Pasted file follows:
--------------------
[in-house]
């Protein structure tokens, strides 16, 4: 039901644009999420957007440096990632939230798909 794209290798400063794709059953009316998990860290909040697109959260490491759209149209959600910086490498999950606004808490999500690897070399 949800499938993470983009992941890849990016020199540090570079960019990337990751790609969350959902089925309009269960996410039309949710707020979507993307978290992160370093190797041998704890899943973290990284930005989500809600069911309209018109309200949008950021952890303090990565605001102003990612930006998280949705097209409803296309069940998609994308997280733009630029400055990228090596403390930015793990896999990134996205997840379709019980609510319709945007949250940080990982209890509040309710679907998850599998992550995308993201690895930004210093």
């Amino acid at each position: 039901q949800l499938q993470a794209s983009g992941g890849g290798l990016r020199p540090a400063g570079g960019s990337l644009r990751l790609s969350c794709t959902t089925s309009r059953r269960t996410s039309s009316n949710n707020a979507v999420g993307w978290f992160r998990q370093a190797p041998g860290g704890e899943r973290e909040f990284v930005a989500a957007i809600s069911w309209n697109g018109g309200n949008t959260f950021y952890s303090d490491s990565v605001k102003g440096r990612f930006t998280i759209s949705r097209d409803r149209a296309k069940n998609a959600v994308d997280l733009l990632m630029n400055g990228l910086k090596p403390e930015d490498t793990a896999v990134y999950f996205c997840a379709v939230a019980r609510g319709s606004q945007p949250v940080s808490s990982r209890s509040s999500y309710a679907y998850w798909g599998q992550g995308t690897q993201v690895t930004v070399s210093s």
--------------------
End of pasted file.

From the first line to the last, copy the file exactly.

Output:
[in-house]
């Protein structure tokens, strides 16, 4: 039901644009999420957007440096990632939230798909 794209290798400063794709059953009316998990860290909040697109959260490491759209149209959600910086490498999950606004808490999500690897070399 949800499938993470983009992941890849990016020199540090570079960019990337990751790609969350959902089925309009269960996410039309949710707020979507993307978290992160370093190797041998704890899943973290990284930005989500809600069911309209018109309200949008950021952890303090990565605001102003990612930006998280949705097209409803296309069940998609994308997280733009630029400055990228090596403390930015793990896999990134996205997840379709019980609510319709945007949250940080990982209890509040309710679907998850599998992550995308993201690895930004210093």
């Amino acid at each position: 039901q949800l499938q993470a794209s983009g992941g890849g290798l990016r020199p540090a400063g570079g960019s990337l644009r990751l790609s969350c794709t959902t089925s309009r059953r269960t996410s039309s009316n949710n707020a979507v999420g993307w978290f992160r998990q370093a190797p041998g860290g704890e899943r973290e909040f990284v930005a989500a957007i809600s069911w309209n697109g018109g309200n949008t959260f950021y952890s303090d490491s990565v605001k102003g440096r990612f930006t998280i759209s949705r097209d409803r149209a296309k069940n998609a959600v994308d997280l733009l990632m630029n400055g990228l910086k090596p403390e930015d490498t793990a896999v990134y999950f996205c997840a379709v939230a019980r609510g319709s606004q945007p949250v940080s808490s990982r209890s509040s999500y309710a679907y998850w798909g599998q992550g995308t690897q993201v690895t930004v070399s210093s």